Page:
Experiencing China for the first time
By Julian Burkinshaw
Soaring above the world for nearly 15 hours puts into perspective the distance one must travel to attend the 14th World Conference on Transportation Research, and a journey that really pulled at the moral fibres of a transport geography researcher, who considers growing air travel problematic.
However, and perhaps with blatant disregard for the associated environmental issues, needs must!
After ‘overcoming’ these troubles, attention turned to the enormity of the city I could see out of the small aeroplane window. A city of seemingly never-ending sprawl, with an impressive juxtaposition of developments mirroring those of opposite ideological handbooks – capitalist and communist. The former producing stunning, shiny buildings, with the latter developing repetition and conformity.
Navigating the Bund was interesting and colourful, both during the day and at night. During the evening the river evolves into a hub of tourism, in stark contrast to during the day. The only downside to the skyline sightseeing cruise were the emissions from the boat: clouds of dark, black smoke – with these both choking and sticking to the passengers.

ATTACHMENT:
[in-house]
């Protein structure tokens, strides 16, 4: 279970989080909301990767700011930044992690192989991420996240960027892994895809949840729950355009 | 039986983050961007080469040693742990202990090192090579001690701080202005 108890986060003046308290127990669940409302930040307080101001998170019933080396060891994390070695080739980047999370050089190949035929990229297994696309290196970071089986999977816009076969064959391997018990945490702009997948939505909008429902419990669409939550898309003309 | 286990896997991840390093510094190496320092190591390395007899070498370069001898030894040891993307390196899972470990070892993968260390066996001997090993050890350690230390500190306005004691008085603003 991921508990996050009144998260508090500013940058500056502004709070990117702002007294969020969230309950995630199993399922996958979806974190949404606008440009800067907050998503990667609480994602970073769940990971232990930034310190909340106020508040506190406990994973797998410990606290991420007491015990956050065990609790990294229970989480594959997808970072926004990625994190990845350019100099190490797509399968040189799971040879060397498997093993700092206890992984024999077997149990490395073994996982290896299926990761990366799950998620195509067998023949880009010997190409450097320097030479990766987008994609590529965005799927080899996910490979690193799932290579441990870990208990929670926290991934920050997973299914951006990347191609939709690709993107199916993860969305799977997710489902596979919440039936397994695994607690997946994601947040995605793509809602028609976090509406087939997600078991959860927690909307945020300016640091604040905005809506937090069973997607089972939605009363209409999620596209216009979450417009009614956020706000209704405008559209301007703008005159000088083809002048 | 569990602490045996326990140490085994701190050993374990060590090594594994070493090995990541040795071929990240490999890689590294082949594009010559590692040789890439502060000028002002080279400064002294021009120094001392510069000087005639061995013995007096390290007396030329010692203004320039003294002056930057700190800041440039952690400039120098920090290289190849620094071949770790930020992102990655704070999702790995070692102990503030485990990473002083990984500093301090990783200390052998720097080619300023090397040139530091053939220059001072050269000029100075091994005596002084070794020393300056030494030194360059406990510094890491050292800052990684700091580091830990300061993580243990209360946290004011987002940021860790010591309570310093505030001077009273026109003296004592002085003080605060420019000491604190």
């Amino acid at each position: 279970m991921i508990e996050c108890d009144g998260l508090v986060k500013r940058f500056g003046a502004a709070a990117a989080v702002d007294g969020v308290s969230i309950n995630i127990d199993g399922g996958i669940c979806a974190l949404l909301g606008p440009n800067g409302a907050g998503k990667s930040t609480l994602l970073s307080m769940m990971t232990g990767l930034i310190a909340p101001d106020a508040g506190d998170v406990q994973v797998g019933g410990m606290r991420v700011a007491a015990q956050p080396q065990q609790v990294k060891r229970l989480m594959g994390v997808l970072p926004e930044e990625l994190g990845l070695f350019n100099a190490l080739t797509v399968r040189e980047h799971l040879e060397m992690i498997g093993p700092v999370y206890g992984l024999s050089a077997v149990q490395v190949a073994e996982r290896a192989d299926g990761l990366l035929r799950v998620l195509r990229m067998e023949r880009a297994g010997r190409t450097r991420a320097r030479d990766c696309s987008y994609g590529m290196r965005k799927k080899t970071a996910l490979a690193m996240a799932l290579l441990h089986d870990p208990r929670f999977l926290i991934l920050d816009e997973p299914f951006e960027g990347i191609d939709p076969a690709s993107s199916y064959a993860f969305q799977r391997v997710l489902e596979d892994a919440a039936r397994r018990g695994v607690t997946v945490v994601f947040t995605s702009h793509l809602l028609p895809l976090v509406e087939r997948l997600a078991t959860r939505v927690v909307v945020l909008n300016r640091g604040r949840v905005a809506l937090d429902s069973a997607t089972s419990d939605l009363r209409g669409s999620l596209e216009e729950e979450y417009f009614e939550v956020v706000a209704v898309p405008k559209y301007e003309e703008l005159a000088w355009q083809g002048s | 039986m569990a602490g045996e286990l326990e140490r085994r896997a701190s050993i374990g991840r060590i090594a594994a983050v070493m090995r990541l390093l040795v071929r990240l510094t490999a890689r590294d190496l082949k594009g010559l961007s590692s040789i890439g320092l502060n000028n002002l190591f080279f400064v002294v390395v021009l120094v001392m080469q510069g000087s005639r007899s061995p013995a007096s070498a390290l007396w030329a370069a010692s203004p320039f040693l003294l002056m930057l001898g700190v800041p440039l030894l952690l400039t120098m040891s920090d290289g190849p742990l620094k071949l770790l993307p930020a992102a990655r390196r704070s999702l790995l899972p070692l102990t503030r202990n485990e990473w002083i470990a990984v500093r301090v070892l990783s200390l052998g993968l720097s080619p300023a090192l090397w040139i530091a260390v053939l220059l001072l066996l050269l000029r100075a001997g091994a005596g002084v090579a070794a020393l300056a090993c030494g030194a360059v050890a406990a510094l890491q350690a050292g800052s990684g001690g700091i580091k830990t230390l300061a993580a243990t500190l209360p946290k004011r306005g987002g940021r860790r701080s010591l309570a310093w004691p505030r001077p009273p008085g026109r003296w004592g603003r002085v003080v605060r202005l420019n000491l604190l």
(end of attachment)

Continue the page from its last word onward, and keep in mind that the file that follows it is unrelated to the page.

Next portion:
Guoquan road. My first experience of a Chinese metro system… and a wonderful experience at that. Clean, crisp and perfectly on time! Conformity runs rife again here, with entry and exit onto the metro outlined on the floor. The system is extensive, quick, and cheap, offering a great opportunity to explore the extremities of a city that is as crazy and complex as it is serene and simple.
Having experienced the wonderful simplicity and complexity of the city over the previous couple of days, it was now time for work, concentration and focus…
I survived. The experience and feedback received was invaluable, with an interesting discussions around how to present qualitative data in front of those familiar with quantitative methodologies. Presenting at and being part of such an enormous international conference for the first time is something I will never forget, and an experience I strongly advise any PhD researcher to be engulfed within.